The government has delayed the introduction of its controversial extended producer responsibility policy for at least a year, amid warnings from the industry that the scheme would drive up food prices.
As Defra confirmed fees that were due to start in October 2024 will now not be applicable until at least October 2025, The Grocer rounds up the reaction from key figures in the industry:
Karen Betts, CEO, FDF
“It’s a bold decision to go back to the drawing board and reappraise the scheme and the corresponding waste reforms but it’s the right one, especially in the current economic climate with inflation at record levels.
“But the hard work starts now. It’s critical that government works rapidly with industry and others to ensure we create a consistent, efficient, nationwide scheme that drives up recycling rates across the UK and enables more recycled material to be used for new packaging.
“Food and drink manufacturers want EPR – we need it if we are to meet our stretching environmental targets. We stand ready to work closely with government, learning from schemes already in operation around the world to design a policy that works for consumers, industry and the environment.”
Andrew Opie, director of food and sustainability, BRC
“The government is right to extend the timelines on its packaging reform. Its plans are not ready, and this would simply drive up food prices without delivering the improvements in recycling everybody wants. We need to use the additional time to design an effective recycling scheme that delivers value for money for households across the UK.
“Recycling rates have stagnated for a decade. If they are to rise, there must be better co-ordination of the government’s waste reforms so that there is consistency in how we recycle across the country. It’s also vital that the £2bn extended producer responsibility is expected to raise annually, is targeted towards improving infrastructure to boost the supply of recycled material for reuse. We look forward to continuing to work with government to ensure that EPR delivers for the environment and for consumers.”
Margaret Bates, MD, OPRL
“The delay offers an opportunity for those ready to use the time constructively. Those which prepare now will benefit from lower fee costs and show a strong brand response.
“EPR is designed to drive recyclability and all the associated benefits. It is spreading across the globe and will affect large businesses across their portfolio. For the UK it is important to recognise it as direction of travel, rather than a standalone piece of legislation. Recent OPRL research showed that, despite the cost of living crisis, consumers are behind recycling – 81% agreed that recycling is very important. With or without EPR, consumers are likely to call for greater recyclability.”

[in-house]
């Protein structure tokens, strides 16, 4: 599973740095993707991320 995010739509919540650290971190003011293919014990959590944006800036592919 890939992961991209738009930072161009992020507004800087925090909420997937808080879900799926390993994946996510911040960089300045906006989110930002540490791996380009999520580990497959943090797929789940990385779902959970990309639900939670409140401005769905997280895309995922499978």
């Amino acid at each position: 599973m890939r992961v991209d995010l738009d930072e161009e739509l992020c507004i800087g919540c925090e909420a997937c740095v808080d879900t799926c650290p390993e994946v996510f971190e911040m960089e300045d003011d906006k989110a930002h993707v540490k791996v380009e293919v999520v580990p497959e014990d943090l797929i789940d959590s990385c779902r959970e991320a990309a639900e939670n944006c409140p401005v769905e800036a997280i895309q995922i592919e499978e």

Kathy Illingworth , head of sustainability & consulting, Ecoveritas
“It’s bittersweet. This pause for thought should allow Defra to build in more clarity, but there is certainly a job to be done to rebuild confidence. At the same time, all eyes will be on the industry now, who, having gotten the delay they wanted, should rally around a good policy for the planet and the environment. Perhaps the government can now make progress on the consistency of collection by local authorities, which will be essential if EPR is to be the effective policy we know it can be.
“What is clear is that there were major question marks over the scheme’s readiness and a real lack of confidence. We must now prioritise agreeing and setting the fees this summer so that affected companies can plan for these additional costs.”
Paul Sanderson, CEO, Recycling Association
“This further delay to implementation of extended producer responsibility is unbelievable.
“We’ve been waiting too long for EPR and consistency of collections to be introduced, and we need to get on with it.
“Both of these policies have the potential to transform the UK recycling landscape, and provide essential funds to develop UK infrastructure. We’ve had too many years of drift already since these policies were first announced in 2018, and now it seems we won’t get any further until at least 2025. That is too long, especially as much of the detail should have long been worked out.
“This delay must ensure that we are fully ready to implement EPR and consistency of collections soon after with all of the policy detail worked out and agreed.”
Lee Marshall, policy and external affairs director, Chartered Body For Waste & Resource Professionals
“We believe this delay will have a significant impact, resulting in the public continuing to bear the cost of packaging recycling and disposal, less investment in recycling infrastructure due to a loss of confidence in the legislative framework, and a significant slowing of the UK’s green economy.”